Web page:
Anonymous said...

Cash flow is suffering, their funny math does not add, up cannot keep borrowing for 2020 there will be so much debt owed in the next few years in 7 years we will be one of the oldest and tired brands out there as there will be no borrowing power or money left to reinvest further. You will not even have the money to remove your huge dated kiosks, you will just have tile patches that your new franchise partner will ask what are those patches on the floor.

Anonymous said...

How can I read the latest Mark Kalinowski operator survey?

Richard Adams said...

Mark operates Kalinowski Equity Research and his reports are for the benefit of his paying clients. The reports are not public documents. Apparently, he sends copies to a few media outlets since Operator comments end up being quoted often.

But I can't post the reports here, they're not mine. Every investment firm and analyst does this differently. In the past, I was able to post links to David Palmer at RBC Capital but
now his reports are behind a wall accessible only to their clients.

Anonymous said...

We were never behind the plan. We were held hostage until we signed on.

Anonymous said...

Correct, we were and still are not behind the plan. Those who ask the wrong questions are silenced and receive unbelievable scrutiny in their restaurants. If they are weak, they are taken out. If they are strong, they are bought out.

Someone above said it best. They are the enemy, treat them as such.

Leadership is hearing but not listening, they don’t care. They have done what I’ve seen so many stupid organizations do, forgot or don’t care what got this brand to greatness. Hint: it wasn’t over the dead bodies of others, it was with the right people doing the right things.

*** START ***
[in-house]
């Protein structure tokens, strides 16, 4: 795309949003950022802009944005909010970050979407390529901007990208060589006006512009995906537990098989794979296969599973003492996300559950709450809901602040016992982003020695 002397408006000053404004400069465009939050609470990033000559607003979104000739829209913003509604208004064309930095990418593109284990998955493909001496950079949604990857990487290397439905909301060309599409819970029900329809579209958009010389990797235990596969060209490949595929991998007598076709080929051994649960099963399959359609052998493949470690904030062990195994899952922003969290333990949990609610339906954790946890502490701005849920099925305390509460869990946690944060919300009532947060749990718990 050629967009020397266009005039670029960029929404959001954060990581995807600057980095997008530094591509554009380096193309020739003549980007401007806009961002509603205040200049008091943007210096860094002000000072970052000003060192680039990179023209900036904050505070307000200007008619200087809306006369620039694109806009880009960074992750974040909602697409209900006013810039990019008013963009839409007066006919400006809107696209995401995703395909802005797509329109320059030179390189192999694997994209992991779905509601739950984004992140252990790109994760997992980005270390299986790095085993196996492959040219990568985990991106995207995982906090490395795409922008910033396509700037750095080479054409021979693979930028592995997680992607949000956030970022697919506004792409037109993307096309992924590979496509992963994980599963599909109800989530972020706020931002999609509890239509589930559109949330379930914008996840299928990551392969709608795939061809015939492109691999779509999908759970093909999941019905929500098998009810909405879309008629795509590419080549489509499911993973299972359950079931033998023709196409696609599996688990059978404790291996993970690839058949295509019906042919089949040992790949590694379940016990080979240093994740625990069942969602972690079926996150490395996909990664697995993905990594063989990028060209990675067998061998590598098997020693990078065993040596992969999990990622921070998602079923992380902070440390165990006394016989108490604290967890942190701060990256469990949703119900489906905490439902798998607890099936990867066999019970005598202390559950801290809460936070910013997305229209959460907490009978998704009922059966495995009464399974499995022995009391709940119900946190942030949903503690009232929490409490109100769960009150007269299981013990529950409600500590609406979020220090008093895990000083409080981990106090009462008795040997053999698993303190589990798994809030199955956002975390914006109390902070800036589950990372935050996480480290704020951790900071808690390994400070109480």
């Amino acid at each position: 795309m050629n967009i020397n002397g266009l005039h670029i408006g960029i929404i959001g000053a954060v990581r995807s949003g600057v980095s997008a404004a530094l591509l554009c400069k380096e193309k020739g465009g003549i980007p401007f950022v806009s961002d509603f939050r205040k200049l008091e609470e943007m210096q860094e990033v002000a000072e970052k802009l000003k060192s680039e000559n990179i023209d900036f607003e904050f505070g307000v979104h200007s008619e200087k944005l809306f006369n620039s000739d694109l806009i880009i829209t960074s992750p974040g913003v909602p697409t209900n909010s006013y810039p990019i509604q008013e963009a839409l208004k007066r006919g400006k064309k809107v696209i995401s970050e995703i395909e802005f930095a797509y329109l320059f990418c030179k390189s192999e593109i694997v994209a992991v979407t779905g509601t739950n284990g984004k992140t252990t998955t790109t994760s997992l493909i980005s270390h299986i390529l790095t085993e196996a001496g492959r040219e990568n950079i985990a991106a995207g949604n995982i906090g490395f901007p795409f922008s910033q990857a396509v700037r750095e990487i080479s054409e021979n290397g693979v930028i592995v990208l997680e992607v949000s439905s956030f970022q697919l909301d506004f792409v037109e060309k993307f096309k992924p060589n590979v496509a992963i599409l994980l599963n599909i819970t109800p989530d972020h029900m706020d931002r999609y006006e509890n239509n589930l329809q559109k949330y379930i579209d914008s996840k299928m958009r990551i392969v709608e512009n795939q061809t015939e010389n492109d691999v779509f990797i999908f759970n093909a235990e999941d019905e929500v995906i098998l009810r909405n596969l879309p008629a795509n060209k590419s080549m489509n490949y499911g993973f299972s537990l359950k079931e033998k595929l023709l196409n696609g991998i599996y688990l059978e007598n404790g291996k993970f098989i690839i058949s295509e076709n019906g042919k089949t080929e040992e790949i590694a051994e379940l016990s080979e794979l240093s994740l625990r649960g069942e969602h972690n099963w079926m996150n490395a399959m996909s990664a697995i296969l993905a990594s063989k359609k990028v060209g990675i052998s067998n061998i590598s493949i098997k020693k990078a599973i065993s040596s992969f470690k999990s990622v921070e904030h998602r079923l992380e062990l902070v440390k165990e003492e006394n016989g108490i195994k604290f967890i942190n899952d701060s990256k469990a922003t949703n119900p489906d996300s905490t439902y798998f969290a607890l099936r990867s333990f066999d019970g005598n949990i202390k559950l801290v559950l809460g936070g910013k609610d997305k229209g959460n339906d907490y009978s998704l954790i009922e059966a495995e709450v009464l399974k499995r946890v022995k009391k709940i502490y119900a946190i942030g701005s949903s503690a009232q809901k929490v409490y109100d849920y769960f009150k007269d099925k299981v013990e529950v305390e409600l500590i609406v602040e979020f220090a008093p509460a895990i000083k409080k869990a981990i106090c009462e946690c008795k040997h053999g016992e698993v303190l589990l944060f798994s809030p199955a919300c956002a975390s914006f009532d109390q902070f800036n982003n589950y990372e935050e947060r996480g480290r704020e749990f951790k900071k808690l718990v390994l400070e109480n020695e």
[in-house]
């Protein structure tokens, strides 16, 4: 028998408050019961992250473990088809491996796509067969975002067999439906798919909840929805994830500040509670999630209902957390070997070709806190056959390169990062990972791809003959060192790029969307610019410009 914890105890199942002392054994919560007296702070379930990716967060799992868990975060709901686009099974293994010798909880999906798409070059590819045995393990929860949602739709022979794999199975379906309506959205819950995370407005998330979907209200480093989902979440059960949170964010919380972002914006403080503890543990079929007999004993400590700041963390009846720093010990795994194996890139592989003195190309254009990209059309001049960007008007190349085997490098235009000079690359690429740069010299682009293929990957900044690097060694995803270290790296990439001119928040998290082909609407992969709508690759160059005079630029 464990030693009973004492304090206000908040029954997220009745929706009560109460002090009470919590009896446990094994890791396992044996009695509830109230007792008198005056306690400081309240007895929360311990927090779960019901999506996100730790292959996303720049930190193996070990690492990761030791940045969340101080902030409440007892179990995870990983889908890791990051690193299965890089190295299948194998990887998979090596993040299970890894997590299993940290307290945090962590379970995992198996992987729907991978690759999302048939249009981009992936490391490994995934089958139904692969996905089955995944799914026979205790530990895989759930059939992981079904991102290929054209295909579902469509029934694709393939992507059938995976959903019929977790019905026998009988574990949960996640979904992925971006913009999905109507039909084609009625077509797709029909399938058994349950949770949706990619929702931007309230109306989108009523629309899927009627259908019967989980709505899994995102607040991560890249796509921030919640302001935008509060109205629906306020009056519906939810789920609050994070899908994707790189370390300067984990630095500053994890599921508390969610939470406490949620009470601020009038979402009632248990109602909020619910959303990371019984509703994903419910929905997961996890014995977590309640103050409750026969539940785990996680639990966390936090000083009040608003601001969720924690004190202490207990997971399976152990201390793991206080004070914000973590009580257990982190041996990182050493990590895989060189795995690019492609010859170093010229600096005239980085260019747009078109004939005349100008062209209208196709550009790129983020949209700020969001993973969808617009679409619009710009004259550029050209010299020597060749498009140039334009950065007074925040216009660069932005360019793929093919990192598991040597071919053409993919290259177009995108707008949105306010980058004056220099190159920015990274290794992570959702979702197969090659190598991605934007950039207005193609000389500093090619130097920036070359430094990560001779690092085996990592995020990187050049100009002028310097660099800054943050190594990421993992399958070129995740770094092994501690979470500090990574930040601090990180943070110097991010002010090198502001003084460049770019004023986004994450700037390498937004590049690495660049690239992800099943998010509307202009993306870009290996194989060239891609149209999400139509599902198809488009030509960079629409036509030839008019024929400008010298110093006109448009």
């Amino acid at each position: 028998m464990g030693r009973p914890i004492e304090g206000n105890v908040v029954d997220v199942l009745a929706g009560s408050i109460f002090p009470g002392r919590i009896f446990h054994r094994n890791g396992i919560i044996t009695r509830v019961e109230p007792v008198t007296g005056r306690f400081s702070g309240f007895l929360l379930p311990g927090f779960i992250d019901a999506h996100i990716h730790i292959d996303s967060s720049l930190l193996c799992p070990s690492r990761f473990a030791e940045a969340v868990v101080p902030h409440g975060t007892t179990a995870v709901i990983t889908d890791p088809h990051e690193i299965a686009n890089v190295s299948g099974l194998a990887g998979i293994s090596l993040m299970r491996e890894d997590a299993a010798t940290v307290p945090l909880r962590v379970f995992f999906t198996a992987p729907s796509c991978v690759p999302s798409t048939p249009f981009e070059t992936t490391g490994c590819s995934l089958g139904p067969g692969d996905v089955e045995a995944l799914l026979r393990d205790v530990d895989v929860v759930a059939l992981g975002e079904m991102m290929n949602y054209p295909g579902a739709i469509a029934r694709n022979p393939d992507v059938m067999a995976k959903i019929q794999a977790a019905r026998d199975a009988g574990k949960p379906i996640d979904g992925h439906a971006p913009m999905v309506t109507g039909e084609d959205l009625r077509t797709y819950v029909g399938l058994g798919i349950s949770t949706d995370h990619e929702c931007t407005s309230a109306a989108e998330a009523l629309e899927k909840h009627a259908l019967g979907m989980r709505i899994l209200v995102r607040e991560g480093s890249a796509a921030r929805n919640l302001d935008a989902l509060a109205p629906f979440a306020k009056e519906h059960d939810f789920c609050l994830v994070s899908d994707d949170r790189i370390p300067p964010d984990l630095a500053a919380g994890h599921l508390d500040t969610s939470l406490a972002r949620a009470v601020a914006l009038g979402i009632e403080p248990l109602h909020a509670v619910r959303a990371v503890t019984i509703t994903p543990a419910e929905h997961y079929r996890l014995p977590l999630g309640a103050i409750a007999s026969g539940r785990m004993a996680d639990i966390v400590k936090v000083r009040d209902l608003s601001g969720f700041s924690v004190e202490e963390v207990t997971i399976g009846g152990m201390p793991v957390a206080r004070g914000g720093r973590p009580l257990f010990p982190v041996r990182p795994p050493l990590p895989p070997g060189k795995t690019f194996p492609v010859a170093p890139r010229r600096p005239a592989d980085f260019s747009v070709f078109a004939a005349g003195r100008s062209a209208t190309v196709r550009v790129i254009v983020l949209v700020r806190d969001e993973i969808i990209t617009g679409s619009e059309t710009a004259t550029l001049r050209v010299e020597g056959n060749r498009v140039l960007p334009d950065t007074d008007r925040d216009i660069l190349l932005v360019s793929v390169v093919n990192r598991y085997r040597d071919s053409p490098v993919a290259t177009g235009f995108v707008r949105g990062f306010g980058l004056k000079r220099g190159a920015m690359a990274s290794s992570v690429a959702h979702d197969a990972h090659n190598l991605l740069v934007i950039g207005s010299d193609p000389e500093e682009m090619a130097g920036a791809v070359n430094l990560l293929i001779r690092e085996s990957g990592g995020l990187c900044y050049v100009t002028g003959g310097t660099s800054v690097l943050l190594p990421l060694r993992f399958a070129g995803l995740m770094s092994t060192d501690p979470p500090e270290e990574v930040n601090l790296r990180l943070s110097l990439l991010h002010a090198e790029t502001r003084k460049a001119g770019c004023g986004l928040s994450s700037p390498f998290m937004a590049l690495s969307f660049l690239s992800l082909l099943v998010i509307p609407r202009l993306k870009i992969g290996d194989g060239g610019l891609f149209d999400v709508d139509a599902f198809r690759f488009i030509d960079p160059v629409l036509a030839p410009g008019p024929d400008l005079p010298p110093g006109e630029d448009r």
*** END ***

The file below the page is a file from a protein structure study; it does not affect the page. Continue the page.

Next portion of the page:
Field service used to (30yrs ago) be around to help O/O’s grow business. This changed and is clearly the opposite, it is all the way up.

On this trajectory all that may be left is crappy operators running crappy stores with crappy service and crappy support led by dumbbells who are pretty talented spin doctors. Even good operators when faced with fighting for their economic lives will have to succumb to understaffing leading to what most McOpCo’s are, profit centers with no soul, scraping every last hour and penny. We cannot run this business properly under this model, staff well and achieve great results. The formula for success 25 yrs ago was simply run it well and staff well. It’s impossible to do today.

This is all very similar to politics, Corporate execs are in this just like elected officials, decisions made to get re-elected and to get rich themselves. A healthy environment works for all- everyone helps. This top down BS model is clearly flawed, I’d like one example where centralized command and control worked well over an extended period of time with sustained growth. I know of none.

In my opinion this will fail and a new crop will file in, hopefully with an understanding of what really does work. It’s definitely not this.

I’ve talked to 40yr veterans who CRIED when they talked about their love for the brand. MANY will move heaven and earth to make this brand work but they keep firing them or they jump ship first.

It’s also like about anything in life. Some have to hit bottom to get honest. Right now I see honest words but no real action. Just more costs, maybe mass failing O/O’s will turn the tide, I hope it doesn’t go that far.

Since I’m on a roll, let’s talk about being customer obsessed. How in the hell is asking customers and bullying O/O’s into forcing a 20 question survey that is used for internal purposes “customer obsessed”? They already voted with their wallet, ask them 3 questions if you want and thank them for their business. How in the hell is making massive business decisions based on pressure from NGO’s who don’t even like us and that slows service, screws up the flavor of our food and produces sweaty crappy drinks “customer obsessed”?

...but the “foam cup realignment” or whatever the hell they called it “only resulted in a .5% sales impact across the business. BS. I do not believe this. Even if it is right, how in the hell does one reconcile “customer obsessed” with doing crap that they don’t want?’re talking to the wrong people. The ones you want to talk to don’t want to fill out that stupid “Voice” thing you’re so obsessed with. They want to get in and out fast and they actually buy our products, they don’t march on DC with vaginas on their heads and they don’t scream about the styrofoam impact to the environment. And they are in my DT right now, running late for work because I’m fooling with this broken model. The end.

Rant over. Thank you, Richard.